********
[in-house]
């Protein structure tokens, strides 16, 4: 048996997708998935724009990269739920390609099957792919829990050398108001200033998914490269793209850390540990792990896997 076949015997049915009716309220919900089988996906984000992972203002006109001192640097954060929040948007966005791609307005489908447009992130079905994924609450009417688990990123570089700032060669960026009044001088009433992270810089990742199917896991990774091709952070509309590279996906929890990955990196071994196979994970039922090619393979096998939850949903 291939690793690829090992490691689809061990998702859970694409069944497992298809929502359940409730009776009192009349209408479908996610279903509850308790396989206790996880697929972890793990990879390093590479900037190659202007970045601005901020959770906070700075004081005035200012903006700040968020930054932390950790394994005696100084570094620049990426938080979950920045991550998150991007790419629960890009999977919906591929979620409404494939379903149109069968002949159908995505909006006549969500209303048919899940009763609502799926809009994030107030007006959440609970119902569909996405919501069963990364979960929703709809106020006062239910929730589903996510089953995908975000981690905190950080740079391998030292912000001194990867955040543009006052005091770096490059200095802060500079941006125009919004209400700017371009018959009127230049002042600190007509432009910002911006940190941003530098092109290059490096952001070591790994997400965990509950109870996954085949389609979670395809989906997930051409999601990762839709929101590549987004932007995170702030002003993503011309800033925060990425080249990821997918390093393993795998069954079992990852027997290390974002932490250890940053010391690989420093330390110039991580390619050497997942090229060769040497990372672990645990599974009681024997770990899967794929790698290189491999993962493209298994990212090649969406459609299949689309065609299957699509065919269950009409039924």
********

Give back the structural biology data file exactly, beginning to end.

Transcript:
[in-house]
């Protein structure tokens, strides 16, 4: 048996997708998935724009990269739920390609099957792919829990050398108001200033998914490269793209850390540990792990896997 076949015997049915009716309220919900089988996906984000992972203002006109001192640097954060929040948007966005791609307005489908447009992130079905994924609450009417688990990123570089700032060669960026009044001088009433992270810089990742199917896991990774091709952070509309590279996906929890990955990196071994196979994970039922090619393979096998939850949903 291939690793690829090992490691689809061990998702859970694409069944497992298809929502359940409730009776009192009349209408479908996610279903509850308790396989206790996880697929972890793990990879390093590479900037190659202007970045601005901020959770906070700075004081005035200012903006700040968020930054932390950790394994005696100084570094620049990426938080979950920045991550998150991007790419629960890009999977919906591929979620409404494939379903149109069968002949159908995505909006006549969500209303048919899940009763609502799926809009994030107030007006959440609970119902569909996405919501069963990364979960929703709809106020006062239910929730589903996510089953995908975000981690905190950080740079391998030292912000001194990867955040543009006052005091770096490059200095802060500079941006125009919004209400700017371009018959009127230049002042600190007509432009910002911006940190941003530098092109290059490096952001070591790994997400965990509950109870996954085949389609979670395809989906997930051409999601990762839709929101590549987004932007995170702030002003993503011309800033925060990425080249990821997918390093393993795998069954079992990852027997290390974002932490250890940053010391690989420093330390110039991580390619050497997942090229060769040497990372672990645990599974009681024997770990899967794929790698290189491999993962493209298994990212090649969406459609299949689309065609299957699509065919269950009409039924």